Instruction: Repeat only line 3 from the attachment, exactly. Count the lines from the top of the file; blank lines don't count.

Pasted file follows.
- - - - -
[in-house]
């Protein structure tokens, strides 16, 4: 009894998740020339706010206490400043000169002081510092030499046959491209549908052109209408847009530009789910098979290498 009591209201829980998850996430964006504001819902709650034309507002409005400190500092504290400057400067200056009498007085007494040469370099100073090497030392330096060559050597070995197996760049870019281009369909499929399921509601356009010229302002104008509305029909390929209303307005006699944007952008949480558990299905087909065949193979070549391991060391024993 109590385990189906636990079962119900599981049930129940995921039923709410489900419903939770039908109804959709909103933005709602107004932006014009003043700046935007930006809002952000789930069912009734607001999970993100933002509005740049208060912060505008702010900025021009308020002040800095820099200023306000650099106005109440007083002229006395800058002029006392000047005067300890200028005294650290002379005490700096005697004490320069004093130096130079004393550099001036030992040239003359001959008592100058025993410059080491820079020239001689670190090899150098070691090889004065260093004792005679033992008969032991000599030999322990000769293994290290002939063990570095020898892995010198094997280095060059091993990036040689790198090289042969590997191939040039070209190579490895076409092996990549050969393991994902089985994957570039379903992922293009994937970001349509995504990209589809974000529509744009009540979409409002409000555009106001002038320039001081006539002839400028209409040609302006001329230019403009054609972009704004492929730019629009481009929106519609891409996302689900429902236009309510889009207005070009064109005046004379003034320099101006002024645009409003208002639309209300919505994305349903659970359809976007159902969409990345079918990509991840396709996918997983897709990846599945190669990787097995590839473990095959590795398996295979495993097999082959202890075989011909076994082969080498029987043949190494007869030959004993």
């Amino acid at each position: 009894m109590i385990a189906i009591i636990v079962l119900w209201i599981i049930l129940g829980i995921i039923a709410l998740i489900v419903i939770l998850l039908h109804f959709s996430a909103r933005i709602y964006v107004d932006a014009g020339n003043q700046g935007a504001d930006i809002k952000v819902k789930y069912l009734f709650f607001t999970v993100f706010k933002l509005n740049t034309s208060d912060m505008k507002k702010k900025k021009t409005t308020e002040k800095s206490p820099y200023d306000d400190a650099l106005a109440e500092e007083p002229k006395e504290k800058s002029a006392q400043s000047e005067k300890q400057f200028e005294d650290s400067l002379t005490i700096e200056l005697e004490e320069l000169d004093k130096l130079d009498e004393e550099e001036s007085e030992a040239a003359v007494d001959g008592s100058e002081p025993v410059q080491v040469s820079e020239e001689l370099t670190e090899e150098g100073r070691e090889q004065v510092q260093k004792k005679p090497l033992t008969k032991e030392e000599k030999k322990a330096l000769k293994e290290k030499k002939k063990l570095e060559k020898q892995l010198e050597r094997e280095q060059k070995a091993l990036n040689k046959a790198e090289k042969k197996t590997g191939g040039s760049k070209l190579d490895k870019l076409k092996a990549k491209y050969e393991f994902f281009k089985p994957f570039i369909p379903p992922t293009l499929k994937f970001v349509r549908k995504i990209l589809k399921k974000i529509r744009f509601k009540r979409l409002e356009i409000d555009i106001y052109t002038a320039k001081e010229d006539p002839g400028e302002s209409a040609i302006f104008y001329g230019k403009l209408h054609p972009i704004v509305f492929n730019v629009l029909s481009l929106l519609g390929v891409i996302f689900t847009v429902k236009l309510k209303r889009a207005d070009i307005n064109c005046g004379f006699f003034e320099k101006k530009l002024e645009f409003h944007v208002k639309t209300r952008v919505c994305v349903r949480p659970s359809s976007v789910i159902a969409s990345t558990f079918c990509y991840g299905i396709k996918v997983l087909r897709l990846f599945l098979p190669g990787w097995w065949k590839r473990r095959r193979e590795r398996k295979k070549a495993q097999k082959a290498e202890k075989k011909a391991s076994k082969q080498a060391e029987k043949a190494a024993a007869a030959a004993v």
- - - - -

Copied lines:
């Amino acid at each position: 009894m109590i385990a189906i009591i636990v079962l119900w209201i599981i049930l129940g829980i995921i039923a709410l998740i489900v419903i939770l998850l039908h109804f959709s996430a909103r933005i709602y964006v107004d932006a014009g020339n003043q700046g935007a504001d930006i809002k952000v819902k789930y069912l009734f709650f607001t999970v993100f706010k933002l509005n740049t034309s208060d912060m505008k507002k702010k900025k021009t409005t308020e002040k800095s206490p820099y200023d306000d400190a650099l106005a109440e500092e007083p002229k006395e504290k800058s002029a006392q400043s000047e005067k300890q400057f200028e005294d650290s400067l002379t005490i700096e200056l005697e004490e320069l000169d004093k130096l130079d009498e004393e550099e001036s007085e030992a040239a003359v007494d001959g008592s100058e002081p025993v410059q080491v040469s820079e020239e001689l370099t670190e090899e150098g100073r070691e090889q004065v510092q260093k004792k005679p090497l033992t008969k032991e030392e000599k030999k322990a330096l000769k293994e290290k030499k002939k063990l570095e060559k020898q892995l010198e050597r094997e280095q060059k070995a091993l990036n040689k046959a790198e090289k042969k197996t590997g191939g040039s760049k070209l190579d490895k870019l076409k092996a990549k491209y050969e393991f994902f281009k089985p994957f570039i369909p379903p992922t293009l499929k994937f970001v349509r549908k995504i990209l589809k399921k974000i529509r744009f509601k009540r979409l409002e356009i409000d555009i106001y052109t002038a320039k001081e010229d006539p002839g400028e302002s209409a040609i302006f104008y001329g230019k403009l209408h054609p972009i704004v509305f492929n730019v629009l029909s481009l929106l519609g390929v891409i996302f689900t847009v429902k236009l309510k209303r889009a207005d070009i307005n064109c005046g004379f006699f003034e320099k101006k530009l002024e645009f409003h944007v208002k639309t209300r952008v919505c994305v349903r949480p659970s359809s976007v789910i159902a969409s990345t558990f079918c990509y991840g299905i396709k996918v997983l087909r897709l990846f599945l098979p190669g990787w097995w065949k590839r473990r095959r193979e590795r398996k295979k070549a495993q097999k082959a290498e202890k075989k011909a391991s076994k082969q080498a060391e029987k043949a190494a024993a007869a030959a004993v």